Our modern preoccupation with knowledge plays into this source of societal fragility. Knowledge means talk; academics, journalists, and everyday people can just talk about their ideas and their predictions, and there’s little (if any) need to back up their statements with evidence. Winning a debate nowadays isn’t about being correct, it’s about being charismatic. The weight of an argument is measured in Facebook likes. 

Like the builder in Hammurabi’s time, everyone should have a stake in what they put into the world, whether that’s concrete goods or words on paper. For example, if you write an article calling for war, you should be the first one volunteering to fight it. 

Theory Vs Practice: Here’s Why Action Is Critical

———End of Preview———

Like what you just read? Read the rest of the world's best book summary and analysis of Nassim Nicholas Taleb's "Antifragile" at Shortform.

Here's what you'll find in our full Antifragile summary:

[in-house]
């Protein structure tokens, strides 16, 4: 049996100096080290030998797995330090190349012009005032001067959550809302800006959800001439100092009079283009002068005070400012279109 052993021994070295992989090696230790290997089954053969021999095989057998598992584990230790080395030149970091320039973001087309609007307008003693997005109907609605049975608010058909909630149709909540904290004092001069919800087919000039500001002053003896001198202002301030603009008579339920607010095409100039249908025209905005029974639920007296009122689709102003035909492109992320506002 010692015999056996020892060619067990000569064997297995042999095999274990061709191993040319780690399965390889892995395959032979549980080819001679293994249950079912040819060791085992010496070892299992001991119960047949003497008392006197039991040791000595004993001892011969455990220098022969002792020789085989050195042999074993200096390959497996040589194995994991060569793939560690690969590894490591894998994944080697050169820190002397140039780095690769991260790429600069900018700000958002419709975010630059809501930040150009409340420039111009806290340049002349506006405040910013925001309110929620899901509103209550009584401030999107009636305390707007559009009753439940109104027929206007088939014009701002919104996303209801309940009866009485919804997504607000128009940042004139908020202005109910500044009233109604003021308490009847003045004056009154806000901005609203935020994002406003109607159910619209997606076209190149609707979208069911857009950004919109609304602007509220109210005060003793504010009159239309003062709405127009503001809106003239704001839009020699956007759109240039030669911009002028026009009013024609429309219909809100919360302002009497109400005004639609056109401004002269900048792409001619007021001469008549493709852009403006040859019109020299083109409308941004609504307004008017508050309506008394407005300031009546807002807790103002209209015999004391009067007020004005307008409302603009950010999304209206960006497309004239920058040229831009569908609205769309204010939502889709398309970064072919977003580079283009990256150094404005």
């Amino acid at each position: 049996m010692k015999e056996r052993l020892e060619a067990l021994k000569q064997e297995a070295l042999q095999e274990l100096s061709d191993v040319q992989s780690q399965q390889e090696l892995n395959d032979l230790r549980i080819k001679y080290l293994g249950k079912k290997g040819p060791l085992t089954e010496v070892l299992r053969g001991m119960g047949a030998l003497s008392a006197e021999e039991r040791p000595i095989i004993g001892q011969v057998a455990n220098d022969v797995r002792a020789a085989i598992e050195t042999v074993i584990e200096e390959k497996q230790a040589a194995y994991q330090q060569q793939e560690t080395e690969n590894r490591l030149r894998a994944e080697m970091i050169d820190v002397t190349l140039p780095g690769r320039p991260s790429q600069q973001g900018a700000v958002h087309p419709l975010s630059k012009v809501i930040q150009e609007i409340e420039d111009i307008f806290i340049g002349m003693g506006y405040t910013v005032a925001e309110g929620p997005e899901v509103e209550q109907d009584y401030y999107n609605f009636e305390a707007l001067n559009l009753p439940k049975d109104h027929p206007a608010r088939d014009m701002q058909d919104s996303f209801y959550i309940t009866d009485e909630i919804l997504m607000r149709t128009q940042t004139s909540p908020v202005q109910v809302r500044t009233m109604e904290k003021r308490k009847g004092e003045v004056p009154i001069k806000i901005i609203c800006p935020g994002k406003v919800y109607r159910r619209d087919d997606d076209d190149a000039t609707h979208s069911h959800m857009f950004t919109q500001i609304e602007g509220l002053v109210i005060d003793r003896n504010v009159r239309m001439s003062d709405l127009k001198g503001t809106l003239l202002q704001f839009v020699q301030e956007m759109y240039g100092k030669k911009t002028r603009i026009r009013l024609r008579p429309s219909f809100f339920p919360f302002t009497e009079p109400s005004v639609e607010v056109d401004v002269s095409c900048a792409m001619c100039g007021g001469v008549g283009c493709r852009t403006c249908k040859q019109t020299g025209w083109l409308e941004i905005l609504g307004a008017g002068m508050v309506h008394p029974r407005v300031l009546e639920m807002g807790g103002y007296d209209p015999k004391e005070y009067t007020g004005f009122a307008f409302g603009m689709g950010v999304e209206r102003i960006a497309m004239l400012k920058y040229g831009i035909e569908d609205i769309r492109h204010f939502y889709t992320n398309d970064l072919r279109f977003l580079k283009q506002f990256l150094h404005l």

• How to be helped by unforeseen events rather than harmed by them
  • Why you shouldn't get too comfortable or you'll miss out on the chance to become stronger
  • Why you should keep as many options available to you as possible

Carrie Cabral

Carrie has been reading and writing for as long as she can remember, and has always been open to reading anything put in front of her. She wrote her first short story at the age of six, about a lost dog who meets animal friends on his journey home. Surprisingly, it was never picked up by any major publishers, but did spark her passion for books. Carrie worked in book publishing for several years before getting an MFA in Creative Writing. She especially loves literary fiction, historical fiction, and social, cultural, and historical nonfiction that gets into the weeds of daily life.

Leave a Reply

Your email address will not be published. Required fields are marked *